Funnily enough, mine came with the originally supplied Cowells fibreglass base but I agree with the previous owner and the current wooden slab that it is mounted to does a better job. A mahogany base and draws seems a nice idea! Good night.
Chris
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Offline andyf

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Re: My Cowells ME lathe
« Reply #14 on: December 30, 2012, 06:45:19 PM »
You'll get a lot of use out of that Cowells, Chris; it looks in very good condition.

It's certainly an early one, judging by the single clamp bolts on the headstock bearings. Don't be tempted to tighten those up unless absolutely necessary. The weak points in the casting where the bending stress will occur are the thin bits directly above the spindle, and are further weakened by the oil holes. Mine broke above the outboard bearing, but I managed to repair it; If the inboard one ever lets go, there isn't enough room for a second bolt at the back.

One thing which surprises me is that the dials seem to be fixed, rather than zeroable as on my Perris.

Oh, and another word of warning from personal experience: if you ever dismantle the dog clutch, the interior of the box it sits in connects directly to a void in the foot at that end of the bed. Stuff a bit of rag behind the clutch to stop bits falling down there; you can't get your fingers in to recover them, and will end up inverting the lathe and shaking them out.

Andy
Sale, Cheshire
I've cut the end off it twice, but it's still too short

Offline raynerd

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My Cowells ME lathe
« Reply #15 on: December 30, 2012, 08:37:16 PM »
Cheers for your tips and information Andy. I have seen your repair you had to do on your website...seems an odd design.

Funnily enough, the none zeroable dials are the only thing that annoy me but the price of changing them out works out at I think near £40 per axis since the lead screws need changing for longer ones. The main lead screw is of course even more than this! Someone out there had modded them and made them zeroable but I think if I attempted that it wouldn't turn out great. I must admit, I seriously have considered DROs but expect most people would be against this on such a fine lathe? I presume even if I was willing to pay for glass dials, I couldn't get any small enough. Any thoughts? - only it certainly would make the fact that the dials can't be zero'd, an irrelevance. However, I don't want to cheapen the lathe!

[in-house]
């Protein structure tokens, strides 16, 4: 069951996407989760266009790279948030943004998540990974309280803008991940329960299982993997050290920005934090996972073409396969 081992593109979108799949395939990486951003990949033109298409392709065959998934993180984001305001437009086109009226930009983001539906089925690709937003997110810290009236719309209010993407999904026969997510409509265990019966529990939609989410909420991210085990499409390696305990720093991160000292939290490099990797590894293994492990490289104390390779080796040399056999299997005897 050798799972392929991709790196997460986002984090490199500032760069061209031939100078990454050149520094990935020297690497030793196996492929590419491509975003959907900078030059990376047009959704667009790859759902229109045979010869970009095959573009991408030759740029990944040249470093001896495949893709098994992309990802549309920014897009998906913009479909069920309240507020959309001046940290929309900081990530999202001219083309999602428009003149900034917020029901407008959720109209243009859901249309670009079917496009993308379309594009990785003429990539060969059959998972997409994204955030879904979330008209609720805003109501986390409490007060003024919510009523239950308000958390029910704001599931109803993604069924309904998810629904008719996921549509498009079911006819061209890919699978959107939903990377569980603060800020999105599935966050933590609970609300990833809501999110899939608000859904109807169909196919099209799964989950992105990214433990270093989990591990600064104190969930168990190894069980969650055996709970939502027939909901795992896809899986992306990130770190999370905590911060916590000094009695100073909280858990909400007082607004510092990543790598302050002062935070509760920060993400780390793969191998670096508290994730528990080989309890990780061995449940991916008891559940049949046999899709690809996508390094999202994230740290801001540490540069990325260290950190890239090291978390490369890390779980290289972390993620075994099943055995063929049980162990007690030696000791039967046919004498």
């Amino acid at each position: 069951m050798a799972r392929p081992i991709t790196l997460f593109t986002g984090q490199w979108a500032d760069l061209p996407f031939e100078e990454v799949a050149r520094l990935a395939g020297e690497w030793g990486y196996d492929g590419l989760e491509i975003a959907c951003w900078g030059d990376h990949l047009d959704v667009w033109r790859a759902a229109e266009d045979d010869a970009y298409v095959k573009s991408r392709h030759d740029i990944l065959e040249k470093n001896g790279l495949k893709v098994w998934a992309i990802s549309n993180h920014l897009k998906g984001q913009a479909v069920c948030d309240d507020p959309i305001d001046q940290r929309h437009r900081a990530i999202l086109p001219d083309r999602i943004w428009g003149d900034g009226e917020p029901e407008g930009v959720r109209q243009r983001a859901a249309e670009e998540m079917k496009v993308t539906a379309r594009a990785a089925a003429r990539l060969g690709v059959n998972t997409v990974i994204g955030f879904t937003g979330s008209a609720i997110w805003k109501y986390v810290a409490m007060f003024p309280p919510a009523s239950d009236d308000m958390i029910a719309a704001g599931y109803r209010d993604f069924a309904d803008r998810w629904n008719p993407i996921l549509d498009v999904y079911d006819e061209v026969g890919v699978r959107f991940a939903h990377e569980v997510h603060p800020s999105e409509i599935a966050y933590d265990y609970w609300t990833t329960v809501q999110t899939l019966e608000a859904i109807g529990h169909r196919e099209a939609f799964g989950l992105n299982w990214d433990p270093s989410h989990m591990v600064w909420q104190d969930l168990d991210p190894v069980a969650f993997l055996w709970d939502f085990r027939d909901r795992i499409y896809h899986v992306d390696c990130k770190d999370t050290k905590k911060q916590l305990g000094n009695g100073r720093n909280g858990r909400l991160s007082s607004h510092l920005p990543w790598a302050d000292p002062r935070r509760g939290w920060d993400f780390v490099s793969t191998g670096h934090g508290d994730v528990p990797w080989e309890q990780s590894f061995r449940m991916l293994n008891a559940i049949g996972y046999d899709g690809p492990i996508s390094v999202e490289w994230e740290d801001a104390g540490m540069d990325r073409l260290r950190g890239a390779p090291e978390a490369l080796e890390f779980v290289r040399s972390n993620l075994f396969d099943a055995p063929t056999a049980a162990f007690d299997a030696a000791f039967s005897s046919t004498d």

Chris
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Offline caskwith

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Re: My Cowells ME lathe
« Reply #16 on: December 31, 2012, 03:30:27 AM »
That chuck does look very similar to my proxxon chuck. If you would like to borrow my proxxon key for testing and if successful measuring to make your own you are more than welcome to for the cost of postage, i can certainly afford to be without it for a few days.

Offline andyf

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Re: My Cowells ME lathe
« Reply #17 on: December 31, 2012, 04:09:49 AM »
I think you might find DROs would get in the way on such a small lathe, Chris. They would certainly spoil the lathe's looks. It might be possible to mount them to the back of the saddle and cross slide, and to the end of the bed and the RH side of the saddle, so one of them stuck out behind the saddle and the other to the right of the lathe, but they would be very vulnerable to being knocked and in the latter case would need a lot of room.

Zeroable dials could be managed without too much trouble, I reckon. Your lead/feedscrews look as though they project as far as those on my Perris, so you could make up new handwheels and dials to the same design. Basically, the handwheels are like yours, but with a graduated collar fitted over the boss, friction being supplied by a spring and ball bearing in a radial hole in the boss. The handwheel is retained by a grubscrew through the knurled rim of the handwheel. Sketches in my Perris build instructions show them, and there's a scan of those on the files of the Yahoo Cowells group. I'm not sure if you are a member there as "mnbylcr2", but I can always send you a copy if needed.

Musings:
Another less troublesome way might be to make up dial collars to slip over the bosses of your existing handwheels, with an internal annular groove for an O ring to add friction. That wouldn't involve any alteration to your handwheels, but the collar would be unrestrained axially and might catch up on the ends of the cross slide etc, causing the dial to alter itself. If you could bring yourself to turn a corresponding shallow groove around the handwheel boss for the O ring to bed into, that might provide enough axial restraint.